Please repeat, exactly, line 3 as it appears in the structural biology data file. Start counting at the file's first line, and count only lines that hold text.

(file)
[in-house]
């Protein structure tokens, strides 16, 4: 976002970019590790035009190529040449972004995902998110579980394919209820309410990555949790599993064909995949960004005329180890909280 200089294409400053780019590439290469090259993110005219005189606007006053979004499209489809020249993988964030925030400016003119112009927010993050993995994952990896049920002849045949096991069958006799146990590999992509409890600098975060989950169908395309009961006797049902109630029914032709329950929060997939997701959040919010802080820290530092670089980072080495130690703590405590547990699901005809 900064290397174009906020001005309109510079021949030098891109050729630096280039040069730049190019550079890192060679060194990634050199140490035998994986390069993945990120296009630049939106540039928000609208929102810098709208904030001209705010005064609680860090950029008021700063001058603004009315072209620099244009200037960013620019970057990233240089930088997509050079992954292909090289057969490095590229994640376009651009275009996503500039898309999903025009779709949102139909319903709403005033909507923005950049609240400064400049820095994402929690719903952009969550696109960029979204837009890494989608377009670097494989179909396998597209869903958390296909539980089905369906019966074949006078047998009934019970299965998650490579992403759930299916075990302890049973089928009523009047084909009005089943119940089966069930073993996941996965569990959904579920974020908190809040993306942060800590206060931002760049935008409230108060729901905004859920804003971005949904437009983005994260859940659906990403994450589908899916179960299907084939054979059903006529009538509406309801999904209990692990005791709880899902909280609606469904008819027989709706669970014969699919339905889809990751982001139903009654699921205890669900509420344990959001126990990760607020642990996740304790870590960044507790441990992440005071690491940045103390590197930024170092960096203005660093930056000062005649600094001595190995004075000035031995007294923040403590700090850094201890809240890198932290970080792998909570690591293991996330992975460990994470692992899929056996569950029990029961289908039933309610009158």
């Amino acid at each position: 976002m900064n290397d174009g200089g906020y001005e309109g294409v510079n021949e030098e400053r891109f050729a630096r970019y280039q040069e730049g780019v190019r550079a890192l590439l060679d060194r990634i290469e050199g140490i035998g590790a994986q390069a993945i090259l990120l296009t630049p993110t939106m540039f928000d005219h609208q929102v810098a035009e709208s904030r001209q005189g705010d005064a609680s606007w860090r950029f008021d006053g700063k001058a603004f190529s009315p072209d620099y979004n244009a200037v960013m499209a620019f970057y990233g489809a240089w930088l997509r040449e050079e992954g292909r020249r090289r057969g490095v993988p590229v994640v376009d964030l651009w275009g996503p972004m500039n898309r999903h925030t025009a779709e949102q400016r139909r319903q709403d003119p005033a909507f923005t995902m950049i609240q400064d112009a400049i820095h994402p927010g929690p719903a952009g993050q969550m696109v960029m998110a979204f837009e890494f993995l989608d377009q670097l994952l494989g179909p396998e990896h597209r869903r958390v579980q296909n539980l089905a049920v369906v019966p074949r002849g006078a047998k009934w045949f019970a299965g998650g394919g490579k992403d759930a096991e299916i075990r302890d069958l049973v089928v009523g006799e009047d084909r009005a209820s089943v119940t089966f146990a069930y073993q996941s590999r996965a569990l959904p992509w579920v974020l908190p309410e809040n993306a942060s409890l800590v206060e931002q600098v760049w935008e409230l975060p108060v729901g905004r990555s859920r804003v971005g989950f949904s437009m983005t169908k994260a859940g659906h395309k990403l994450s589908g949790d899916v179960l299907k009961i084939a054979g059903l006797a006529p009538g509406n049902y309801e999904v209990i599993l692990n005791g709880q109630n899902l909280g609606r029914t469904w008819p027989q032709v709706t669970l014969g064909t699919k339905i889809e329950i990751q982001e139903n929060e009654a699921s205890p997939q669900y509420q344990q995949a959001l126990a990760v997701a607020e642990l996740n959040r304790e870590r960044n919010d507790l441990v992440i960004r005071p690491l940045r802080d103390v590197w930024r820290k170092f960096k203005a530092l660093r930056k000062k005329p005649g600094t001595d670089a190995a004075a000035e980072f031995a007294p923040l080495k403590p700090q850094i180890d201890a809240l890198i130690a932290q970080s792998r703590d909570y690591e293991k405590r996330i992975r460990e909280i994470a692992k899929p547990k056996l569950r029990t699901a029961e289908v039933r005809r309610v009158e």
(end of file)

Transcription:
């Amino acid at each position: 976002m900064n290397d174009g200089g906020y001005e309109g294409v510079n021949e030098e400053r891109f050729a630096r970019y280039q040069e730049g780019v190019r550079a890192l590439l060679d060194r990634i290469e050199g140490i035998g590790a994986q390069a993945i090259l990120l296009t630049p993110t939106m540039f928000d005219h609208q929102v810098a035009e709208s904030r001209q005189g705010d005064a609680s606007w860090r950029f008021d006053g700063k001058a603004f190529s009315p072209d620099y979004n244009a200037v960013m499209a620019f970057y990233g489809a240089w930088l997509r040449e050079e992954g292909r020249r090289r057969g490095v993988p590229v994640v376009d964030l651009w275009g996503p972004m500039n898309r999903h925030t025009a779709e949102q400016r139909r319903q709403d003119p005033a909507f923005t995902m950049i609240q400064d112009a400049i820095h994402p927010g929690p719903a952009g993050q969550m696109v960029m998110a979204f837009e890494f993995l989608d377009q670097l994952l494989g179909p396998e990896h597209r869903r958390v579980q296909n539980l089905a049920v369906v019966p074949r002849g006078a047998k009934w045949f019970a299965g998650g394919g490579k992403d759930a096991e299916i075990r302890d069958l049973v089928v009523g006799e009047d084909r009005a209820s089943v119940t089966f146990a069930y073993q996941s590999r996965a569990l959904p992509w579920v974020l908190p309410e809040n993306a942060s409890l800590v206060e931002q600098v760049w935008e409230l975060p108060v729901g905004r990555s859920r804003v971005g989950f949904s437009m983005t169908k994260a859940g659906h395309k990403l994450s589908g949790d899916v179960l299907k009961i084939a054979g059903l006797a006529p009538g509406n049902y309801e999904v209990i599993l692990n005791g709880q109630n899902l909280g609606r029914t469904w008819p027989q032709v709706t669970l014969g064909t699919k339905i889809e329950i990751q982001e139903n929060e009654a699921s205890p997939q669900y509420q344990q995949a959001l126990a990760v997701a607020e642990l996740n959040r304790e870590r960044n919010d507790l441990v992440i960004r005071p690491l940045r802080d103390v590197w930024r820290k170092f960096k203005a530092l660093r930056k000062k005329p005649g600094t001595d670089a190995a004075a000035e980072f031995a007294p923040l080495k403590p700090q850094i180890d201890a809240l890198i130690a932290q970080s792998r703590d909570y690591e293991k405590r996330i992975r460990e909280i994470a692992k899929p547990k056996l569950r029990t699901a029961e289908v039933r005809r309610v009158e």